In his latest annual report, Wockhardt said that “remedial action expenses” continued to affect profitability, although he could still sell drugs in the United States from factories not reported by the FDA.
Mr Khorakiwala added that the problems in Wrexham had been resolved.
UK government officials said the Wrexham site was inspected and approved by the Medicines and Health Products Regulatory Agency, the country’s medicines regulatory body, in July. That inspection, as well as a follow-up in November, were both approved as meeting good manufacturing practice (GMP) standards, they said.
A spokesperson for the MHRA added that “since 2016, this site has undergone several inspections, the most recent of which was in November 2020, and was found to comply with GMP standards”.
The scrutiny by US regulators came as Wockhardt was emerging from a crisis inflicted by his dollar-denominated debt. The fall of the rupee forced the company to restructure after the financial crisis because the service of its loans in US currency became too expensive.
“Wockhardt had these foreign currency loans, got in big trouble and had to pull out,” said Shrikant Akolkar, pharmaceutical analyst at Ashika Stock Broking in Mumbai. “A few companies have paid a heavy price for it.”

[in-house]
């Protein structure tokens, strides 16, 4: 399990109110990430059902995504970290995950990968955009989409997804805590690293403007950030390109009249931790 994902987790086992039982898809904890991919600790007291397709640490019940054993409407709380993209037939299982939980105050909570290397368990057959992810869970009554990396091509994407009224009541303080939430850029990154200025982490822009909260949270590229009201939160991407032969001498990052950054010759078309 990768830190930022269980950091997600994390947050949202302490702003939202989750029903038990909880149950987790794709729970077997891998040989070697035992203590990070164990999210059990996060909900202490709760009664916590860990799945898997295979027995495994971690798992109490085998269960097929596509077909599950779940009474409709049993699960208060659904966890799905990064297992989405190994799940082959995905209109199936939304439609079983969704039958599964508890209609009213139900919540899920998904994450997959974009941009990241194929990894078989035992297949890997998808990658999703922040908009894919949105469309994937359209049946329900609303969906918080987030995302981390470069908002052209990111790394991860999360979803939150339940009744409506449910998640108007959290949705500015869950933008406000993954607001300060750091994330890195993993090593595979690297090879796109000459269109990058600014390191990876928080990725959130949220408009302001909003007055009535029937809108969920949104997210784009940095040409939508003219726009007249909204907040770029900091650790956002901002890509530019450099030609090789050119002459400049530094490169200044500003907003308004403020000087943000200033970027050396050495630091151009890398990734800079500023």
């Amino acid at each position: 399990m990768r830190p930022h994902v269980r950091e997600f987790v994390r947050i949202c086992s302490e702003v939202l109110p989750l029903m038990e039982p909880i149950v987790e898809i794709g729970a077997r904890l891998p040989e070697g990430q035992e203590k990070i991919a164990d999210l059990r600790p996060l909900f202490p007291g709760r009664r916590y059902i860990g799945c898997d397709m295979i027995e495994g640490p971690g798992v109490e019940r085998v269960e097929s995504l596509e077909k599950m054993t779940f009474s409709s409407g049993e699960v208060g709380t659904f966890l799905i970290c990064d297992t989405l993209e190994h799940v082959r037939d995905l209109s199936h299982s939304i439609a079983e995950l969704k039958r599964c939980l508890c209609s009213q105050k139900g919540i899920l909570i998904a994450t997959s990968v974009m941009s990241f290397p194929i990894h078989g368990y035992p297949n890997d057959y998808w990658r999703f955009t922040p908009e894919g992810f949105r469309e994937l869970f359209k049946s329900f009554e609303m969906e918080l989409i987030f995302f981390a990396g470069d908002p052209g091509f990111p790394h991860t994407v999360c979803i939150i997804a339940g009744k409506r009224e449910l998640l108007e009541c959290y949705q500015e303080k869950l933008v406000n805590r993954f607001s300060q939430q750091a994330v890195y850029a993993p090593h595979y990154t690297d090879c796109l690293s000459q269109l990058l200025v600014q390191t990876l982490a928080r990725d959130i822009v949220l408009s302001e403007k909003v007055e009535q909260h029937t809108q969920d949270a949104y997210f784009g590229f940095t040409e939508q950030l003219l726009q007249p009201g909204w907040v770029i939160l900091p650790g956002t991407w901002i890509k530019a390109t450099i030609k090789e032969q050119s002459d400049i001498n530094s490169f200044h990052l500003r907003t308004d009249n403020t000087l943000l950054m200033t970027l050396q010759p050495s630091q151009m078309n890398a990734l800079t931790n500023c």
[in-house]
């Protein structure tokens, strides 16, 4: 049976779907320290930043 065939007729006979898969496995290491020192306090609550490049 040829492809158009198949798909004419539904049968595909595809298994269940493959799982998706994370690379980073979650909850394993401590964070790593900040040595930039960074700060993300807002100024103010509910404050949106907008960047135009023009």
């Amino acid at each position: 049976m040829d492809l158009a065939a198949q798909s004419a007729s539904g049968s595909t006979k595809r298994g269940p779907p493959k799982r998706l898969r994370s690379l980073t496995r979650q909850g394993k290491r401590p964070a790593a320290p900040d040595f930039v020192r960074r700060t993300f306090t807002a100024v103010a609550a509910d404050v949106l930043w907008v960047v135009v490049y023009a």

After the turbulence of the past decade, Wockhardt tried to reshape his business.
Last February, the group sold part of its branded generics business, which manufactures patent-free drugs, for Rs 18.5 billion to Dr Reddy’s Laboratories, one of India’s leading pharmaceutical groups. The Indian regulator recently approved two new antibiotic drugs developed by Wockhardt that target drug-resistant pathogens.
Mr Khorakiwala said that “now we are moving towards new drugs like antibiotics for a global market and we are also moving towards biologics and biosimilars”, which are derived from living organisms rather than chemicals.
With Narendra Modi, Prime Minister of India, this month launch a campaign to immunize the country’s 1.4 billion people, the chairman of Wockhardt said he is also exploring opportunities for the distribution and marketing of vaccines in the company’s domestic market.
Some analysts doubt that Covid-19 will bring long-term benefits to companies involved in the vaccine industry.
“I don’t see the pandemic as a huge recurring opportunity for the pharmaceutical industry in general,” said Nithya Balasubramanian, pharmaceutical analyst at Sanford Bernstein.
But after the British government’s show of confidence, Mr Khorakiwala, who has a habit of invoking everyone from Winston Churchill to Chinese philosopher Lao-tzu in his annual speeches to shareholders, refuses to cancel the opportunity so quickly .
“The pandemic may go away, but the need for vaccines may continue,” he said.
Additional reporting by Sarah Neville in London